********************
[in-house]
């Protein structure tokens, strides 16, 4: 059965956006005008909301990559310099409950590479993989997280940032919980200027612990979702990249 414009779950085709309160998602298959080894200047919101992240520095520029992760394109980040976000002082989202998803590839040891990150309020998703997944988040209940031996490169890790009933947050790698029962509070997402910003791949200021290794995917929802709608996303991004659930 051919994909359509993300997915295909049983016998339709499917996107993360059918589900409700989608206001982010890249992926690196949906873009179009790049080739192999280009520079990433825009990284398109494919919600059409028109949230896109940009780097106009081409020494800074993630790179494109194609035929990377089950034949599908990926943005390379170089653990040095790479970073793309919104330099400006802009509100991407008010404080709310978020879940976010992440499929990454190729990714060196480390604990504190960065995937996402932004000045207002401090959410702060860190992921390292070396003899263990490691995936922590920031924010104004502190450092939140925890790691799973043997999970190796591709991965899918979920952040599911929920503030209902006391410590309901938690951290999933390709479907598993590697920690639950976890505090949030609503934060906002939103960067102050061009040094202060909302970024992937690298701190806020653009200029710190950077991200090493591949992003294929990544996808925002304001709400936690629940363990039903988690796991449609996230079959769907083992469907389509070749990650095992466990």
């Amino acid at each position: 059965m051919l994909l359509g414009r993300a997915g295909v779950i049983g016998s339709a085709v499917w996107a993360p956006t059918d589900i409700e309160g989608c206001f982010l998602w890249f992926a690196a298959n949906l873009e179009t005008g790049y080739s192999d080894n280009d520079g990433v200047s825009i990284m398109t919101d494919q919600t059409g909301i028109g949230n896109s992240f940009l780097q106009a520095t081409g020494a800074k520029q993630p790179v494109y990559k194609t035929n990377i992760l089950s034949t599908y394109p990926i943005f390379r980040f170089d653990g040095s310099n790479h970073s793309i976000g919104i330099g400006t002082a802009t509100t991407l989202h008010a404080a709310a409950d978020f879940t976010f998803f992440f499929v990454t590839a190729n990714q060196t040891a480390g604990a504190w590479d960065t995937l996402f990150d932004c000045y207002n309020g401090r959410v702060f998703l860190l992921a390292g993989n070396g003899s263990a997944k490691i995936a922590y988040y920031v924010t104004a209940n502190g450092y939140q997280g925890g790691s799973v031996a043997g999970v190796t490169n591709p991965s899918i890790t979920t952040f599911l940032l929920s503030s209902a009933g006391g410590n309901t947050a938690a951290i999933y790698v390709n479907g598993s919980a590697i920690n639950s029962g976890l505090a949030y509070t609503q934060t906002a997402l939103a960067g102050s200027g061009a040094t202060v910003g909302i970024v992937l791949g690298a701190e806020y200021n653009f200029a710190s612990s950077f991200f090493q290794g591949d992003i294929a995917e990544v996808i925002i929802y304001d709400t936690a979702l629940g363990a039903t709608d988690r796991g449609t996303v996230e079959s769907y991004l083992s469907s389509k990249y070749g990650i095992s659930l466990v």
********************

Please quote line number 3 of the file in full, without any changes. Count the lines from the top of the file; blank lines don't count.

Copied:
């Amino acid at each position: 059965m051919l994909l359509g414009r993300a997915g295909v779950i049983g016998s339709a085709v499917w996107a993360p956006t059918d589900i409700e309160g989608c206001f982010l998602w890249f992926a690196a298959n949906l873009e179009t005008g790049y080739s192999d080894n280009d520079g990433v200047s825009i990284m398109t919101d494919q919600t059409g909301i028109g949230n896109s992240f940009l780097q106009a520095t081409g020494a800074k520029q993630p790179v494109y990559k194609t035929n990377i992760l089950s034949t599908y394109p990926i943005f390379r980040f170089d653990g040095s310099n790479h970073s793309i976000g919104i330099g400006t002082a802009t509100t991407l989202h008010a404080a709310a409950d978020f879940t976010f998803f992440f499929v990454t590839a190729n990714q060196t040891a480390g604990a504190w590479d960065t995937l996402f990150d932004c000045y207002n309020g401090r959410v702060f998703l860190l992921a390292g993989n070396g003899s263990a997944k490691i995936a922590y988040y920031v924010t104004a209940n502190g450092y939140q997280g925890g790691s799973v031996a043997g999970v190796t490169n591709p991965s899918i890790t979920t952040f599911l940032l929920s503030s209902a009933g006391g410590n309901t947050a938690a951290i999933y790698v390709n479907g598993s919980a590697i920690n639950s029962g976890l505090a949030y509070t609503q934060t906002a997402l939103a960067g102050s200027g061009a040094t202060v910003g909302i970024v992937l791949g690298a701190e806020y200021n653009f200029a710190s612990s950077f991200f090493q290794g591949d992003i294929a995917e990544v996808i925002i929802y304001d709400t936690a979702l629940g363990a039903t709608d988690r796991g449609t996303v996230e079959s769907y991004l083992s469907s389509k990249y070749g990650i095992s659930l466990v």